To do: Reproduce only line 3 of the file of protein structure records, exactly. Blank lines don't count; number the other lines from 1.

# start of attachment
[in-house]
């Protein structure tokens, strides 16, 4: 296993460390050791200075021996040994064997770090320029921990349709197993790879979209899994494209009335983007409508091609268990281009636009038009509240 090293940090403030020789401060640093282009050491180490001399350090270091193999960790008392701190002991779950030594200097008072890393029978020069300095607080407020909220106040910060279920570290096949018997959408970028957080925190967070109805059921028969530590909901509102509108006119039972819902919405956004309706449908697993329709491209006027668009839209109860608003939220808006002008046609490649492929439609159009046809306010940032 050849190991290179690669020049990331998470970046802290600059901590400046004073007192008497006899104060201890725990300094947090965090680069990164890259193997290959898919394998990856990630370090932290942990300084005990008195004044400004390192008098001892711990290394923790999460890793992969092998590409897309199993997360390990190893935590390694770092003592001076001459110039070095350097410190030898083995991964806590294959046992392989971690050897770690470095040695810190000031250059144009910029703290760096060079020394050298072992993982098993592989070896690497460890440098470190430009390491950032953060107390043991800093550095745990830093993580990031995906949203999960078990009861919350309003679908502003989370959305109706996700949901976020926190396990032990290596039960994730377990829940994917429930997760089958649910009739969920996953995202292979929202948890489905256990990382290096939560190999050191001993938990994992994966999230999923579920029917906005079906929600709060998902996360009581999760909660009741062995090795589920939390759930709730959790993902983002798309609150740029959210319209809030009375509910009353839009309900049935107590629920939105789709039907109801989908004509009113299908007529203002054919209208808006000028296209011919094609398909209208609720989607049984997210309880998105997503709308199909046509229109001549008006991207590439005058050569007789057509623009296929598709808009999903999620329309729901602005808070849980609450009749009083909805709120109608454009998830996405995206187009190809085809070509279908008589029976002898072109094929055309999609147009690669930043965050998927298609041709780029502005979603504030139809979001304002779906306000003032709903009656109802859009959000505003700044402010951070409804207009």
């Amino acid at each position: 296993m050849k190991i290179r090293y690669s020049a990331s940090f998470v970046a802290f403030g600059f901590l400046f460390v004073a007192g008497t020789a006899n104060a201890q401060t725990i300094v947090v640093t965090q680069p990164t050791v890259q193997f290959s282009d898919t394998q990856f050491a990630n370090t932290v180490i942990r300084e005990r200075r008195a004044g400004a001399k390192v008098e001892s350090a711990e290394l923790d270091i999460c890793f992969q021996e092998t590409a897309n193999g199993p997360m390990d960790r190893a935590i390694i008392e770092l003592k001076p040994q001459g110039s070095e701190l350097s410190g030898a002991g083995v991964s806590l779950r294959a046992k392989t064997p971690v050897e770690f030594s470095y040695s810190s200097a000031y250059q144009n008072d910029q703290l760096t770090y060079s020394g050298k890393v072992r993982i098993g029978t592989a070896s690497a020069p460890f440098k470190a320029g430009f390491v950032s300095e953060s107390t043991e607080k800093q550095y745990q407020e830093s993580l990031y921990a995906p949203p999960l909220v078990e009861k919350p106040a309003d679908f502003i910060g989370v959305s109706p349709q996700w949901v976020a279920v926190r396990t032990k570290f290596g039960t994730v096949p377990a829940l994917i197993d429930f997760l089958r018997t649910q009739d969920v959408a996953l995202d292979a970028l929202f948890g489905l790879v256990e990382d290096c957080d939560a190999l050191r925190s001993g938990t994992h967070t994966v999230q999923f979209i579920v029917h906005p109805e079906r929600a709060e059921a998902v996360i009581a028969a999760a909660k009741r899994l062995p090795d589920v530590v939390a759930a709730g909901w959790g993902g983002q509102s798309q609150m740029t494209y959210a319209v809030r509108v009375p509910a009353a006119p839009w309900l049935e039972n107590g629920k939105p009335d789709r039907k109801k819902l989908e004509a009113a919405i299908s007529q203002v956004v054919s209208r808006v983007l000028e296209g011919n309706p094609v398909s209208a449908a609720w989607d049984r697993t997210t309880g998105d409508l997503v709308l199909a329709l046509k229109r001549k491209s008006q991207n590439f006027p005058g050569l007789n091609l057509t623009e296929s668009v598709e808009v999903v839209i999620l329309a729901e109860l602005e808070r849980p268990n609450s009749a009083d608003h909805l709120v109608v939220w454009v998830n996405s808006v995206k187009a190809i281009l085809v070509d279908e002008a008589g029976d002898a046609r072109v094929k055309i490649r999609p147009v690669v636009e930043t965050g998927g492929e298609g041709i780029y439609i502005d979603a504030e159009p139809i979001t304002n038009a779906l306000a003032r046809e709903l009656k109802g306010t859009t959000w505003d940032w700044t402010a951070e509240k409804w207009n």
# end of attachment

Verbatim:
């Amino acid at each position: 296993m050849k190991i290179r090293y690669s020049a990331s940090f998470v970046a802290f403030g600059f901590l400046f460390v004073a007192g008497t020789a006899n104060a201890q401060t725990i300094v947090v640093t965090q680069p990164t050791v890259q193997f290959s282009d898919t394998q990856f050491a990630n370090t932290v180490i942990r300084e005990r200075r008195a004044g400004a001399k390192v008098e001892s350090a711990e290394l923790d270091i999460c890793f992969q021996e092998t590409a897309n193999g199993p997360m390990d960790r190893a935590i390694i008392e770092l003592k001076p040994q001459g110039s070095e701190l350097s410190g030898a002991g083995v991964s806590l779950r294959a046992k392989t064997p971690v050897e770690f030594s470095y040695s810190s200097a000031y250059q144009n008072d910029q703290l760096t770090y060079s020394g050298k890393v072992r993982i098993g029978t592989a070896s690497a020069p460890f440098k470190a320029g430009f390491v950032s300095e953060s107390t043991e607080k800093q550095y745990q407020e830093s993580l990031y921990a995906p949203p999960l909220v078990e009861k919350p106040a309003d679908f502003i910060g989370v959305s109706p349709q996700w949901v976020a279920v926190r396990t032990k570290f290596g039960t994730v096949p377990a829940l994917i197993d429930f997760l089958r018997t649910q009739d969920v959408a996953l995202d292979a970028l929202f948890g489905l790879v256990e990382d290096c957080d939560a190999l050191r925190s001993g938990t994992h967070t994966v999230q999923f979209i579920v029917h906005p109805e079906r929600a709060e059921a998902v996360i009581a028969a999760a909660k009741r899994l062995p090795d589920v530590v939390a759930a709730g909901w959790g993902g983002q509102s798309q609150m740029t494209y959210a319209v809030r509108v009375p509910a009353a006119p839009w309900l049935e039972n107590g629920k939105p009335d789709r039907k109801k819902l989908e004509a009113a919405i299908s007529q203002v956004v054919s209208r808006v983007l000028e296209g011919n309706p094609v398909s209208a449908a609720w989607d049984r697993t997210t309880g998105d409508l997503v709308l199909a329709l046509k229109r001549k491209s008006q991207n590439f006027p005058g050569l007789n091609l057509t623009e296929s668009v598709e808009v999903v839209i999620l329309a729901e109860l602005e808070r849980p268990n609450s009749a009083d608003h909805l709120v109608v939220w454009v998830n996405s808006v995206k187009a190809i281009l085809v070509d279908e002008a008589g029976d002898a046609r072109v094929k055309i490649r999609p147009v690669v636009e930043t965050g998927g492929e298609g041709i780029y439609i502005d979603a504030e159009p139809i979001t304002n038009a779906l306000a003032r046809e709903l009656k109802g306010t859009t959000w505003d940032w700044t402010a951070e509240k409804w207009n």